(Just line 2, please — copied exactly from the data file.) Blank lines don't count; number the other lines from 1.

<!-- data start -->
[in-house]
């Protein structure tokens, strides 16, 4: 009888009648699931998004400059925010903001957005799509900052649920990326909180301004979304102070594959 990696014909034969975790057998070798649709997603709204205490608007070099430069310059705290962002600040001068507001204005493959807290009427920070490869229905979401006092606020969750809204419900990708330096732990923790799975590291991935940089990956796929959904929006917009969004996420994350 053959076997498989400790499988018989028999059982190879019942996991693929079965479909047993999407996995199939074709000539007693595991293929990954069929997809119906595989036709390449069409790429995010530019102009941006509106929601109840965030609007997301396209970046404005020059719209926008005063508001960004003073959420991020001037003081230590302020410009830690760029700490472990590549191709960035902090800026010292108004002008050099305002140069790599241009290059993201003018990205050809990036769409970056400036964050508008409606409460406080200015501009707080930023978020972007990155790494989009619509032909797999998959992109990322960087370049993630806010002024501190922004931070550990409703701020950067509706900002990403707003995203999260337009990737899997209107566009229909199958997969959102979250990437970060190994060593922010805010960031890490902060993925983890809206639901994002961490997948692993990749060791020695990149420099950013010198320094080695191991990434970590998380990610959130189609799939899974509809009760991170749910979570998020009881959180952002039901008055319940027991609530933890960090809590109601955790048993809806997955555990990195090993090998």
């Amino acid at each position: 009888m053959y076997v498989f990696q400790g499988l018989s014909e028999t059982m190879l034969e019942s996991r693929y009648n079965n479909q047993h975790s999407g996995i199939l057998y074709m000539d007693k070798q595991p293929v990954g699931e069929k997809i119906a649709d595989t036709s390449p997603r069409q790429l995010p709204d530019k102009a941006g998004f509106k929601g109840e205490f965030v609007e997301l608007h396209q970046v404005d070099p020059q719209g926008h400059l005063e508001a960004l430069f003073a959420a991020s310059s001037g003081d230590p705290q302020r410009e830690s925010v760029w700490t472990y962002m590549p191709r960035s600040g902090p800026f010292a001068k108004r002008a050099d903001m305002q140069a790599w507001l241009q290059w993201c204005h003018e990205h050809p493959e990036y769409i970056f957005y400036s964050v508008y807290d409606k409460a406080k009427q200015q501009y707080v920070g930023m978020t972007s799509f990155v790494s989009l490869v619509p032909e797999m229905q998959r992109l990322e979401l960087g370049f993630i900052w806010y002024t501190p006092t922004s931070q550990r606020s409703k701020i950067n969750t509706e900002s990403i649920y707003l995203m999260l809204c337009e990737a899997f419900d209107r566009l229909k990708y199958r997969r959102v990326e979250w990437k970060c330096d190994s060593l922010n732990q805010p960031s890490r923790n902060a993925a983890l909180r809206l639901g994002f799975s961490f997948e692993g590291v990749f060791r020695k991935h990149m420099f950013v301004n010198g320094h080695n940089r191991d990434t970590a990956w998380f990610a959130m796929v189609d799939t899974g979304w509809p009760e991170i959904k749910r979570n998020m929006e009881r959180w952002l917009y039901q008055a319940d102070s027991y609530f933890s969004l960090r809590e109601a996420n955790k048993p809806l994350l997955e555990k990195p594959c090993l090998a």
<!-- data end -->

């Protein structure tokens, strides 16, 4: 009888009648699931998004400059925010903001957005799509900052649920990326909180301004979304102070594959 990696014909034969975790057998070798649709997603709204205490608007070099430069310059705290962002600040001068507001204005493959807290009427920070490869229905979401006092606020969750809204419900990708330096732990923790799975590291991935940089990956796929959904929006917009969004996420994350 053959076997498989400790499988018989028999059982190879019942996991693929079965479909047993999407996995199939074709000539007693595991293929990954069929997809119906595989036709390449069409790429995010530019102009941006509106929601109840965030609007997301396209970046404005020059719209926008005063508001960004003073959420991020001037003081230590302020410009830690760029700490472990590549191709960035902090800026010292108004002008050099305002140069790599241009290059993201003018990205050809990036769409970056400036964050508008409606409460406080200015501009707080930023978020972007990155790494989009619509032909797999998959992109990322960087370049993630806010002024501190922004931070550990409703701020950067509706900002990403707003995203999260337009990737899997209107566009229909199958997969959102979250990437970060190994060593922010805010960031890490902060993925983890809206639901994002961490997948692993990749060791020695990149420099950013010198320094080695191991990434970590998380990610959130189609799939899974509809009760991170749910979570998020009881959180952002039901008055319940027991609530933890960090809590109601955790048993809806997955555990990195090993090998």